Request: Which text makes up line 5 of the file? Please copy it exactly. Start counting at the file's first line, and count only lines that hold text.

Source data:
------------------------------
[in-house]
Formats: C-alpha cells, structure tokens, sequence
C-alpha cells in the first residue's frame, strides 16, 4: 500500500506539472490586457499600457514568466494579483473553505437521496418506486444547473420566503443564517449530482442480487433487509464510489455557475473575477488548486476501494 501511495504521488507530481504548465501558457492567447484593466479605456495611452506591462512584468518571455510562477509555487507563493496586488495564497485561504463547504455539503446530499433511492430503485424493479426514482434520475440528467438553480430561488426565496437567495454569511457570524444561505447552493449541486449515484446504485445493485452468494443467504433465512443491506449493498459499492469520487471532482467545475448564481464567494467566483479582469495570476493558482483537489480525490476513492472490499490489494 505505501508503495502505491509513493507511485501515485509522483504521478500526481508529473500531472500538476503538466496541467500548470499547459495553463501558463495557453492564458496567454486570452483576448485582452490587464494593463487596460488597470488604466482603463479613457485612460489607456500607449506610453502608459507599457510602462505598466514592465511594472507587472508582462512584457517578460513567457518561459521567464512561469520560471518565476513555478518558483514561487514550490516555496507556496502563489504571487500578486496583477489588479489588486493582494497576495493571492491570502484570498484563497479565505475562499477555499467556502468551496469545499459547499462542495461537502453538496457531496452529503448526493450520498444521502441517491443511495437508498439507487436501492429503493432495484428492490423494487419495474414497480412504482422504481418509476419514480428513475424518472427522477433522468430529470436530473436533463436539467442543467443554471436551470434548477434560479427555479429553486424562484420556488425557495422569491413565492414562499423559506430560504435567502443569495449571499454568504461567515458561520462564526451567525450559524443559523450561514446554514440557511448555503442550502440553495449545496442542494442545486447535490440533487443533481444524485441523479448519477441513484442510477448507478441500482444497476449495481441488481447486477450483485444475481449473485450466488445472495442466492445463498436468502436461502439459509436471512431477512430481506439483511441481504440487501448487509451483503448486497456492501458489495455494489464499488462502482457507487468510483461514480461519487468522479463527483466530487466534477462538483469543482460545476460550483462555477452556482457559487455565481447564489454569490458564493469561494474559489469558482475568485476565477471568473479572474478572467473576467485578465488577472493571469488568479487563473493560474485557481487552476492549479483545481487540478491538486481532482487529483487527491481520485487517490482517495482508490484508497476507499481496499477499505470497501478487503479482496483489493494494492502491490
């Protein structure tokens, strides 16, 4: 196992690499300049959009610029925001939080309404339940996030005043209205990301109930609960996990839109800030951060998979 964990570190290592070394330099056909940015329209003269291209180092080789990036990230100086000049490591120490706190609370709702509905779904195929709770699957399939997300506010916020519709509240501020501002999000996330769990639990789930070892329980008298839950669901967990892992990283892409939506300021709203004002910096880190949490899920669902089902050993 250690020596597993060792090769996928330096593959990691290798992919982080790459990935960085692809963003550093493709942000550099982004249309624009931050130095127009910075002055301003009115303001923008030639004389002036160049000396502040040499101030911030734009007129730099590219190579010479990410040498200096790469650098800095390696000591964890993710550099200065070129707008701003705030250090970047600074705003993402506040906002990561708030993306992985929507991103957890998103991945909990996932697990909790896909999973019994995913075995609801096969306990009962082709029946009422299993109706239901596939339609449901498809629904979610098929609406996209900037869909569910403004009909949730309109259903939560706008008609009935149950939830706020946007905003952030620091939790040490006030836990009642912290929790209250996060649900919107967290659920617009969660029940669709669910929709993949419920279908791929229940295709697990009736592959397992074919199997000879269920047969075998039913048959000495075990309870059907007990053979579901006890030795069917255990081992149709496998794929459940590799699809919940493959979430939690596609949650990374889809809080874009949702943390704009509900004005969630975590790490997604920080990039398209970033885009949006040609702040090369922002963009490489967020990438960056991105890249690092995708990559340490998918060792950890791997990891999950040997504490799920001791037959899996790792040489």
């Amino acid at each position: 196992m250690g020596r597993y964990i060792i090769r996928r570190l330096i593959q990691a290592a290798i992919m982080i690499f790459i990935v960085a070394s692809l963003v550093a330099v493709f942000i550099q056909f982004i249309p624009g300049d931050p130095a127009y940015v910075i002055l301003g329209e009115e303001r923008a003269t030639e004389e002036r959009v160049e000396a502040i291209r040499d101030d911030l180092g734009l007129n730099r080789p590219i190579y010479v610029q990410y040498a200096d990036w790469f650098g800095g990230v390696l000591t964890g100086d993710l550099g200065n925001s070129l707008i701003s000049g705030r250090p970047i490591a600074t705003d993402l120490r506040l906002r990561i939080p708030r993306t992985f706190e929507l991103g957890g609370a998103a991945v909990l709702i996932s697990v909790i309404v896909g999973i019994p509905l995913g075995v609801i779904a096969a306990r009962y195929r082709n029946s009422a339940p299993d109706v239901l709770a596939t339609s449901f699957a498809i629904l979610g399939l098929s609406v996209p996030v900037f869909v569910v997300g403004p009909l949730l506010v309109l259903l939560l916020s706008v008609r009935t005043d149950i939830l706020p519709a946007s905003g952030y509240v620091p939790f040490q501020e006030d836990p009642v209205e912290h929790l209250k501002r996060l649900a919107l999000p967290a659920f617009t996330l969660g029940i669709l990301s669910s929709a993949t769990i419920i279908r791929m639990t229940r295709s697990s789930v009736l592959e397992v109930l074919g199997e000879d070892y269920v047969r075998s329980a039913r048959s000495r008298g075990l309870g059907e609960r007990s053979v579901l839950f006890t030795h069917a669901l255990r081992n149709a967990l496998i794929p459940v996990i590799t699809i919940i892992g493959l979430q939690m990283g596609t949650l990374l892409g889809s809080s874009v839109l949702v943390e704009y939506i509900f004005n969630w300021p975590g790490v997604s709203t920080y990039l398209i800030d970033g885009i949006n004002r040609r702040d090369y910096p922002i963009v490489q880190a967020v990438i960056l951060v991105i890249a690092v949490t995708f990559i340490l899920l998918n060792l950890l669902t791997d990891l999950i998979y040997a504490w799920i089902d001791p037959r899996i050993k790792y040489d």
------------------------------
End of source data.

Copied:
């Amino acid at each position: 196992m250690g020596r597993y964990i060792i090769r996928r570190l330096i593959q990691a290592a290798i992919m982080i690499f790459i990935v960085a070394s692809l963003v550093a330099v493709f942000i550099q056909f982004i249309p624009g300049d931050p130095a127009y940015v910075i002055l301003g329209e009115e303001r923008a003269t030639e004389e002036r959009v160049e000396a502040i291209r040499d101030d911030l180092g734009l007129n730099r080789p590219i190579y010479v610029q990410y040498a200096d990036w790469f650098g800095g990230v390696l000591t964890g100086d993710l550099g200065n925001s070129l707008i701003s000049g705030r250090p970047i490591a600074t705003d993402l120490r506040l906002r990561i939080p708030r993306t992985f706190e929507l991103g957890g609370a998103a991945v909990l709702i996932s697990v909790i309404v896909g999973i019994p509905l995913g075995v609801i779904a096969a306990r009962y195929r082709n029946s009422a339940p299993d109706v239901l709770a596939t339609s449901f699957a498809i629904l979610g399939l098929s609406v996209p996030v900037f869909v569910v997300g403004p009909l949730l506010v309109l259903l939560l916020s706008v008609r009935t005043d149950i939830l706020p519709a946007s905003g952030y509240v620091p939790f040490q501020e006030d836990p009642v209205e912290h929790l209250k501002r996060l649900a919107l999000p967290a659920f617009t996330l969660g029940i669709l990301s669910s929709a993949t769990i419920i279908r791929m639990t229940r295709s697990s789930v009736l592959e397992v109930l074919g199997e000879d070892y269920v047969r075998s329980a039913r048959s000495r008298g075990l309870g059907e609960r007990s053979v579901l839950f006890t030795h069917a669901l255990r081992n149709a967990l496998i794929p459940v996990i590799t699809i919940i892992g493959l979430q939690m990283g596609t949650l990374l892409g889809s809080s874009v839109l949702v943390e704009y939506i509900f004005n969630w300021p975590g790490v997604s709203t920080y990039l398209i800030d970033g885009i949006n004002r040609r702040d090369y910096p922002i963009v490489q880190a967020v990438i960056l951060v991105i890249a690092v949490t995708f990559i340490l899920l998918n060792l950890l669902t791997d990891l999950i998979y040997a504490w799920i089902d001791p037959r899996i050993k790792y040489d």